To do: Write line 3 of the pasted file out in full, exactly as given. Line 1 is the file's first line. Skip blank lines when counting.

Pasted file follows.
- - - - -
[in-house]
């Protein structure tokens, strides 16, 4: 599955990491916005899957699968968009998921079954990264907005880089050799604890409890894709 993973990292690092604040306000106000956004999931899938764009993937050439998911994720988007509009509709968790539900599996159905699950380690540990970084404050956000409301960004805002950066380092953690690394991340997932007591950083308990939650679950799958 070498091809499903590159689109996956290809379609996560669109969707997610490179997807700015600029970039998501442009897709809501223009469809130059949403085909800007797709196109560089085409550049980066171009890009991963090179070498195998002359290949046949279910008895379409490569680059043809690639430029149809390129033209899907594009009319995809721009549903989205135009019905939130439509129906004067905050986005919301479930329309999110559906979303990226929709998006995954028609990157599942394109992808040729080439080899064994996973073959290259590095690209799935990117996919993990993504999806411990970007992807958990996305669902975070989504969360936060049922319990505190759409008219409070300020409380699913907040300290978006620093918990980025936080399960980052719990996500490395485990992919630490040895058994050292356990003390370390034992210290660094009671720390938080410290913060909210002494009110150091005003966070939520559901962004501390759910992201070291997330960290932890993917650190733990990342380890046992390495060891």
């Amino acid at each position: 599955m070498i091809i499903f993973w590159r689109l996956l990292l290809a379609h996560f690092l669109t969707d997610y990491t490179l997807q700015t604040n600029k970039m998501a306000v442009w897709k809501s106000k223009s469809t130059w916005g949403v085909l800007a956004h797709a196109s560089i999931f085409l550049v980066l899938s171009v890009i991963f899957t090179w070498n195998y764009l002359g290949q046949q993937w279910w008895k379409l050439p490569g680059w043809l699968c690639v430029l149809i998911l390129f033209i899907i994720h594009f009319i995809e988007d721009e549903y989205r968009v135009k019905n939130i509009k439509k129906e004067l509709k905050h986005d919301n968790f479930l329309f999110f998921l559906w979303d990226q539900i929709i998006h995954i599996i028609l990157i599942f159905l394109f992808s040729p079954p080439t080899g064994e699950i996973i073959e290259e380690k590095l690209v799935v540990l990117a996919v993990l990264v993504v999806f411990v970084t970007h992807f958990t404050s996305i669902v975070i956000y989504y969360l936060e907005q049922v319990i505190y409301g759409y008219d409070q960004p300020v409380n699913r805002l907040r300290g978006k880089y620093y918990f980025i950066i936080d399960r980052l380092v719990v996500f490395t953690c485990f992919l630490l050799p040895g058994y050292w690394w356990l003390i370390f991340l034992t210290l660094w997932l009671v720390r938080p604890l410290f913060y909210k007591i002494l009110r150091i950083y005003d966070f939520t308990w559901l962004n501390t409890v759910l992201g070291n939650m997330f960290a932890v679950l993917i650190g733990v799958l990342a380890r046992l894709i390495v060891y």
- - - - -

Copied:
């Amino acid at each position: 599955m070498i091809i499903f993973w590159r689109l996956l990292l290809a379609h996560f690092l669109t969707d997610y990491t490179l997807q700015t604040n600029k970039m998501a306000v442009w897709k809501s106000k223009s469809t130059w916005g949403v085909l800007a956004h797709a196109s560089i999931f085409l550049v980066l899938s171009v890009i991963f899957t090179w070498n195998y764009l002359g290949q046949q993937w279910w008895k379409l050439p490569g680059w043809l699968c690639v430029l149809i998911l390129f033209i899907i994720h594009f009319i995809e988007d721009e549903y989205r968009v135009k019905n939130i509009k439509k129906e004067l509709k905050h986005d919301n968790f479930l329309f999110f998921l559906w979303d990226q539900i929709i998006h995954i599996i028609l990157i599942f159905l394109f992808s040729p079954p080439t080899g064994e699950i996973i073959e290259e380690k590095l690209v799935v540990l990117a996919v993990l990264v993504v999806f411990v970084t970007h992807f958990t404050s996305i669902v975070i956000y989504y969360l936060e907005q049922v319990i505190y409301g759409y008219d409070q960004p300020v409380n699913r805002l907040r300290g978006k880089y620093y918990f980025i950066i936080d399960r980052l380092v719990v996500f490395t953690c485990f992919l630490l050799p040895g058994y050292w690394w356990l003390i370390f991340l034992t210290l660094w997932l009671v720390r938080p604890l410290f913060y909210k007591i002494l009110r150091i950083y005003d966070f939520t308990w559901l962004n501390t409890v759910l992201g070291n939650m997330f960290a932890v679950l993917i650190g733990v799958l990342a380890r046992l894709i390495v060891y």